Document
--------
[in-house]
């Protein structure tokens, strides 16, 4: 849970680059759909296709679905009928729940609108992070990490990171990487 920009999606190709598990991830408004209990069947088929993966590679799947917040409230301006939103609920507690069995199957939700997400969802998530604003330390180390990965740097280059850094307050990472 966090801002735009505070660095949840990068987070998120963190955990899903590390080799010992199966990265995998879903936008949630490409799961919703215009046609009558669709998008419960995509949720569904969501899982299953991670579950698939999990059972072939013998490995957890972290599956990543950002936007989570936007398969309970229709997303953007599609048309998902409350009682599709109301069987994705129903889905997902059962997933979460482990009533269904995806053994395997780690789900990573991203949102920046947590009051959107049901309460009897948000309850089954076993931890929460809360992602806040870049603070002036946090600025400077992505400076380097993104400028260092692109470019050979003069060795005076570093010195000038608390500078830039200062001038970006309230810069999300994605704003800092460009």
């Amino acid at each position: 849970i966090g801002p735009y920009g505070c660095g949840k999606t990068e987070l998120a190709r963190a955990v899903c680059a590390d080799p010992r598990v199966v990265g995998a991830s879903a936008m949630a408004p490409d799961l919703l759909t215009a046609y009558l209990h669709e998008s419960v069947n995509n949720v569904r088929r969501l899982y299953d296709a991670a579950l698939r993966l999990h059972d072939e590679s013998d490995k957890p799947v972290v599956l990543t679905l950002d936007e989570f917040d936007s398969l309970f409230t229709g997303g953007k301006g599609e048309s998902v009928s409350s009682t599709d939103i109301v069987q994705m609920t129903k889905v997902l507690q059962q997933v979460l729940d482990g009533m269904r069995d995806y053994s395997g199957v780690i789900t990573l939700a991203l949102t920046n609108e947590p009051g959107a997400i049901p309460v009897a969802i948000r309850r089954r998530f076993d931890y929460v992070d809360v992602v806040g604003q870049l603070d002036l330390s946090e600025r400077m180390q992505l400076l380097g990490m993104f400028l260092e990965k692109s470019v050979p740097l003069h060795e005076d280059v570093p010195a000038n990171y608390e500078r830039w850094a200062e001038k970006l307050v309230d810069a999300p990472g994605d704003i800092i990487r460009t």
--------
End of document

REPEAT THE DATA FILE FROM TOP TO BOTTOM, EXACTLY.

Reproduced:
[in-house]
């Protein structure tokens, strides 16, 4: 849970680059759909296709679905009928729940609108992070990490990171990487 920009999606190709598990991830408004209990069947088929993966590679799947917040409230301006939103609920507690069995199957939700997400969802998530604003330390180390990965740097280059850094307050990472 966090801002735009505070660095949840990068987070998120963190955990899903590390080799010992199966990265995998879903936008949630490409799961919703215009046609009558669709998008419960995509949720569904969501899982299953991670579950698939999990059972072939013998490995957890972290599956990543950002936007989570936007398969309970229709997303953007599609048309998902409350009682599709109301069987994705129903889905997902059962997933979460482990009533269904995806053994395997780690789900990573991203949102920046947590009051959107049901309460009897948000309850089954076993931890929460809360992602806040870049603070002036946090600025400077992505400076380097993104400028260092692109470019050979003069060795005076570093010195000038608390500078830039200062001038970006309230810069999300994605704003800092460009």
């Amino acid at each position: 849970i966090g801002p735009y920009g505070c660095g949840k999606t990068e987070l998120a190709r963190a955990v899903c680059a590390d080799p010992r598990v199966v990265g995998a991830s879903a936008m949630a408004p490409d799961l919703l759909t215009a046609y009558l209990h669709e998008s419960v069947n995509n949720v569904r088929r969501l899982y299953d296709a991670a579950l698939r993966l999990h059972d072939e590679s013998d490995k957890p799947v972290v599956l990543t679905l950002d936007e989570f917040d936007s398969l309970f409230t229709g997303g953007k301006g599609e048309s998902v009928s409350s009682t599709d939103i109301v069987q994705m609920t129903k889905v997902l507690q059962q997933v979460l729940d482990g009533m269904r069995d995806y053994s395997g199957v780690i789900t990573l939700a991203l949102t920046n609108e947590p009051g959107a997400i049901p309460v009897a969802i948000r309850r089954r998530f076993d931890y929460v992070d809360v992602v806040g604003q870049l603070d002036l330390s946090e600025r400077m180390q992505l400076l380097g990490m993104f400028l260092e990965k692109s470019v050979p740097l003069h060795e005076d280059v570093p010195a000038n990171y608390e500078r830039w850094a200062e001038k970006l307050v309230d810069a999300p990472g994605d704003i800092i990487r460009t």